My crutches: A North Korean defector's moving story

World

My crutches: A North Korean defector's moving story

Trump's refugee posterboy tells his story

Heekyong Yang and James Pearson

Ji Seong-ho, 35, a North Korean defector who appeared at President Trump’s State of the Union address this week, is from Hoeryong, near the border with China.
This is an edited translation of his story about the wooden crutches that he left North Korea with in 2006:
“I lived as a child beggar in North Korea. I was stealing coal from a train when I fell off and lost my leg and my hand.I had to bring the crutches with me. If I didn’t have them, I wouldn’t have made it here. The state doesn’t help you in North Korea, and people who need crutches make their own. Mine are therefore not factory-made so they’re not perfect and break easily.
I had several pairs of crutches but they all broke, and this was the last pair. I used these crutches for 10 years, until I was 25, when I arrived in South Korea.
I would steal coals from moving trains and fall off, destroying my crutches. Or I would get beaten up by the police and they’d take and then break my crutches. When they broke, I would make new ones. When I had new ones, I could go back outside.
When I first arrived in South Korea I thought about throwing them out.
South Korea’s intelligence agency gave me a prosthetic leg.
My friends said I should throw the crutches out and not think about North Korea. They said I should show Kim Jong Il I was living a new life in South Korea and throw out everything I had from the North. Some asked if I got upset when I saw my crutches.
But I couldn’t just throw them out. To make my crutches, my friends had given me some wood that they had bought, and someone I knew in North Korea who had carpentry skills had made them. It was my father who added the final touches.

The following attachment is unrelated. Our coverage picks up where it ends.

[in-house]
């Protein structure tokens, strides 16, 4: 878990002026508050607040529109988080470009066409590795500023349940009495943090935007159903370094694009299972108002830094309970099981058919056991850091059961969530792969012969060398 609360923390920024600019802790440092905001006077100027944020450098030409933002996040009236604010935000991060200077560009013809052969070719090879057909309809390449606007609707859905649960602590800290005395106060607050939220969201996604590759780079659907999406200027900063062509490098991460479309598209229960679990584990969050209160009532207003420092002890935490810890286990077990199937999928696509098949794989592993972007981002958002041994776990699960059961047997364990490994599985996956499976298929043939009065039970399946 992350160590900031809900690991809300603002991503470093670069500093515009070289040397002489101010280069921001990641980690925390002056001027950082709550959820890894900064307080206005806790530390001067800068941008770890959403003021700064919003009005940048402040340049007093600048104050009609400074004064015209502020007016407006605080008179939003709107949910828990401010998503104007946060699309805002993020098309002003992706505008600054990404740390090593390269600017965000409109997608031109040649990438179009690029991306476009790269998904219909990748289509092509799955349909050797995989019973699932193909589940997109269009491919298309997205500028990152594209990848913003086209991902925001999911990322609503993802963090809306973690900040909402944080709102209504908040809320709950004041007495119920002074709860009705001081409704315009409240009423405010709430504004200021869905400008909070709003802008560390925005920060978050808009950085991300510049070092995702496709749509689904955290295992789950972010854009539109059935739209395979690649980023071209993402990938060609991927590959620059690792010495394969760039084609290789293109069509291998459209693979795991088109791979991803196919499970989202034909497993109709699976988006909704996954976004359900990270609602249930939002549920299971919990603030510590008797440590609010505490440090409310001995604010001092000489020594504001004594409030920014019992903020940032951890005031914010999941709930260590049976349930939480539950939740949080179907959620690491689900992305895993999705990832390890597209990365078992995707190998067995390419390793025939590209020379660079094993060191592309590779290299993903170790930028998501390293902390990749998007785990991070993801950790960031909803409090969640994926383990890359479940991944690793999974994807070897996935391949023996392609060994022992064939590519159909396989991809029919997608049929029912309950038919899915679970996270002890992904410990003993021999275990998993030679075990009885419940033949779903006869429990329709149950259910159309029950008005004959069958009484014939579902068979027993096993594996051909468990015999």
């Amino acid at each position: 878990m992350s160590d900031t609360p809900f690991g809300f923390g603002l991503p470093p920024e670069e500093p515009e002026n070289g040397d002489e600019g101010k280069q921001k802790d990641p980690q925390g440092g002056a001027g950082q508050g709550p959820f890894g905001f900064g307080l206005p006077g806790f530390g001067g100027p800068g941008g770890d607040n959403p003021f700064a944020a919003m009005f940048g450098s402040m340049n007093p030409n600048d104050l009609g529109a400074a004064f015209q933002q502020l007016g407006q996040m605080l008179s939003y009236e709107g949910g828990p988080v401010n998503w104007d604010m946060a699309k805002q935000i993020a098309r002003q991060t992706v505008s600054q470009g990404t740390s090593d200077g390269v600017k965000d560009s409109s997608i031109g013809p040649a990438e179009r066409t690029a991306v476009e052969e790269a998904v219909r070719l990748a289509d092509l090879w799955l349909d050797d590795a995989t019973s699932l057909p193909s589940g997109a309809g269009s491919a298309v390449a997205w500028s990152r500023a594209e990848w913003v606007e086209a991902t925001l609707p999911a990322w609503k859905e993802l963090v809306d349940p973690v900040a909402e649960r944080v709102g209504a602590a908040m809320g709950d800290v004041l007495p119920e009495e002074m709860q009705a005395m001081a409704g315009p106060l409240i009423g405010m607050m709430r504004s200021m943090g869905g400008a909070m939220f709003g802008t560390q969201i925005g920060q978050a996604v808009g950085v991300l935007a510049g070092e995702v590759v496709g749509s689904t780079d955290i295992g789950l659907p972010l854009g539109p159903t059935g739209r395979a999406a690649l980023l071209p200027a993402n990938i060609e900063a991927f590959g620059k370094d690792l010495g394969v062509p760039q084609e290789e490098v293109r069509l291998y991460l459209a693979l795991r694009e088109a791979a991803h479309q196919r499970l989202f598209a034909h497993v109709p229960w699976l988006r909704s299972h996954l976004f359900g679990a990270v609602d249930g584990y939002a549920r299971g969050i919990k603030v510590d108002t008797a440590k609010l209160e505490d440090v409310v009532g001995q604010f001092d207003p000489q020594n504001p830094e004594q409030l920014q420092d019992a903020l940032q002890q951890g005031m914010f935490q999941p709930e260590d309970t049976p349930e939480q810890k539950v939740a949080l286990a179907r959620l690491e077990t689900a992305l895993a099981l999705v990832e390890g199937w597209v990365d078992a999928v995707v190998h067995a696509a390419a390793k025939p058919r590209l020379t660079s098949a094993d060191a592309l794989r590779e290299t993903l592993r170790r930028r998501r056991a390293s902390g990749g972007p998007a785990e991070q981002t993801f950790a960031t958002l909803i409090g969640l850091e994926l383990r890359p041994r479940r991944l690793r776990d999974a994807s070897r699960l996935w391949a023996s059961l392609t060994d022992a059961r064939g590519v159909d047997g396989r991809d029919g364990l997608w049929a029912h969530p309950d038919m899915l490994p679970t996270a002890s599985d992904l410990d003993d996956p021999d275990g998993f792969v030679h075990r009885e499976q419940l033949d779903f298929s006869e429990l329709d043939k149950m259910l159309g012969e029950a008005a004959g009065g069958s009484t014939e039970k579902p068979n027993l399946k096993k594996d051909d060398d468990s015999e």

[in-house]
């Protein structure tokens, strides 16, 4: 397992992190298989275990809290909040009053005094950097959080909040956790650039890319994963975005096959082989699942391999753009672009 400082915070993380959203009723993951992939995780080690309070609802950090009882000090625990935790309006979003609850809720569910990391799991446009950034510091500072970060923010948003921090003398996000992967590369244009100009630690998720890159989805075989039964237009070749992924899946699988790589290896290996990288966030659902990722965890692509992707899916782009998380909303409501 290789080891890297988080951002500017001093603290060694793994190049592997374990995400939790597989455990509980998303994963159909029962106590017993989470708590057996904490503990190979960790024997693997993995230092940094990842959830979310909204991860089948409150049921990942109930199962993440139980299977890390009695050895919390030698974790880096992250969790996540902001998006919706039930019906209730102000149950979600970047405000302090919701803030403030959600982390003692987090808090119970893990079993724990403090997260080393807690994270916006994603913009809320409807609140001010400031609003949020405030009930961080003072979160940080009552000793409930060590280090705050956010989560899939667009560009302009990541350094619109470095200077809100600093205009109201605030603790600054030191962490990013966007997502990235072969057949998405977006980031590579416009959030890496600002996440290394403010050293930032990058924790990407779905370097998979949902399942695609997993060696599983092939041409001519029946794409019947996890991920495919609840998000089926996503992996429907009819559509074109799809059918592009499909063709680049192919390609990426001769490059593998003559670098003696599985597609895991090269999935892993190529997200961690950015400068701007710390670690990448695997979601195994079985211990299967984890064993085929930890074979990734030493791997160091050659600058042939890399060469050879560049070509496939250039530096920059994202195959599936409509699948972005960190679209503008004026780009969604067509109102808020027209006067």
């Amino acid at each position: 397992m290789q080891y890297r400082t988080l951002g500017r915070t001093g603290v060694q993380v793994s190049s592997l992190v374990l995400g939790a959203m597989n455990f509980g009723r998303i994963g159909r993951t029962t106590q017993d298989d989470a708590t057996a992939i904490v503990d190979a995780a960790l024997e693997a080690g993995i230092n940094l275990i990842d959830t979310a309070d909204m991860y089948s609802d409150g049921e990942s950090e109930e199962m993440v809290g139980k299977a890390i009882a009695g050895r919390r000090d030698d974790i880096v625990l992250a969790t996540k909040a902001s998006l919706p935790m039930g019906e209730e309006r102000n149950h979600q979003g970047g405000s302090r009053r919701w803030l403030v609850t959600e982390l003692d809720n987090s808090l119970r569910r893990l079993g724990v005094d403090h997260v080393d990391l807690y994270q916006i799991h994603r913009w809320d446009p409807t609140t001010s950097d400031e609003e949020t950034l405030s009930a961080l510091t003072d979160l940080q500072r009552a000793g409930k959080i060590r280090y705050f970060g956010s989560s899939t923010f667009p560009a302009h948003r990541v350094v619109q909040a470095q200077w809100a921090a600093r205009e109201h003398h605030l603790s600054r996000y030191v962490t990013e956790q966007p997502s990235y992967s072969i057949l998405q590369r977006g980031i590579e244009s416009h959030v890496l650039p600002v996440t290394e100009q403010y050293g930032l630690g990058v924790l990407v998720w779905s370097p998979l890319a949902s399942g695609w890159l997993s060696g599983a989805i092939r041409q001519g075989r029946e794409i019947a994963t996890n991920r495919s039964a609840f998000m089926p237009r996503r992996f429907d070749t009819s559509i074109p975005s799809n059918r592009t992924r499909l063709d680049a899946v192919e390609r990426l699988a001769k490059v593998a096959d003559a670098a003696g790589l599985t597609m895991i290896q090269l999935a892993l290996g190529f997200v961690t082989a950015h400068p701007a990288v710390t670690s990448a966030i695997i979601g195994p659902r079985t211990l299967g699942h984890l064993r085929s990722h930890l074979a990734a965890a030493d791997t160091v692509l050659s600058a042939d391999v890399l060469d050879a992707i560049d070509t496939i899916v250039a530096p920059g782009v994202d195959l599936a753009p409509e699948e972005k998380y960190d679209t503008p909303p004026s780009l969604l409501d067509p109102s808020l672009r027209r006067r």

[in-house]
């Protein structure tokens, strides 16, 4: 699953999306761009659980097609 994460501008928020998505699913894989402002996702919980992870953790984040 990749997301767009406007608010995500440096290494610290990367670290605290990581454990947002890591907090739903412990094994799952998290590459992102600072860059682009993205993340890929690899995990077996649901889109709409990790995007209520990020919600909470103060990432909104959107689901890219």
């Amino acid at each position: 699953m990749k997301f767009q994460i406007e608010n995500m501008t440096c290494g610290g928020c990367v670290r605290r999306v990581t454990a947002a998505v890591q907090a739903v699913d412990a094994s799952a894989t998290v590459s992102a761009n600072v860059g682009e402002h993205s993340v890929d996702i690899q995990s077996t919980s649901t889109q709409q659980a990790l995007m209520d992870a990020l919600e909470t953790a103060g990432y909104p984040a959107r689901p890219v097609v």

There is a lot of love from my North Korean friends and family in these crutches. So I didn’t throw them out. The South Korean government gave me some new crutches because the wood from my North Korean ones is hard and painful. But I still keep them, so as not to forget those memories.”
− ReutersMeanwhile ... Trump’s boasts are porkies
President Donald Trump wants the world to know he’s not the only one impressed by his maiden State of the Union speech performance, boasting on Thursday of the “highest” television audience numbers in history. Except, they weren’t.
“Thank you for all of the nice compliments and reviews on the State of the Union speech. 45.6-million people watched, the highest number in history,” Trump tweeted.“@FoxNews beat every other Network, for the first time ever, with 11.7 million people tuning in. Delivered from the heart!” he added, referring to his preferred cable and satellite television news channel.But Nielsen ratings show that three of Trump’s predecessors surpassed his audience numbers during their first time giving the high-profile speech before Congress.
Democrat Bill Clinton had 45.8 million viewers in 1994, compared to 51.8 million for George W. Bush, a Republican, in 2002 and Democrat Barack Obama’s 48 million in 2010.− AFP

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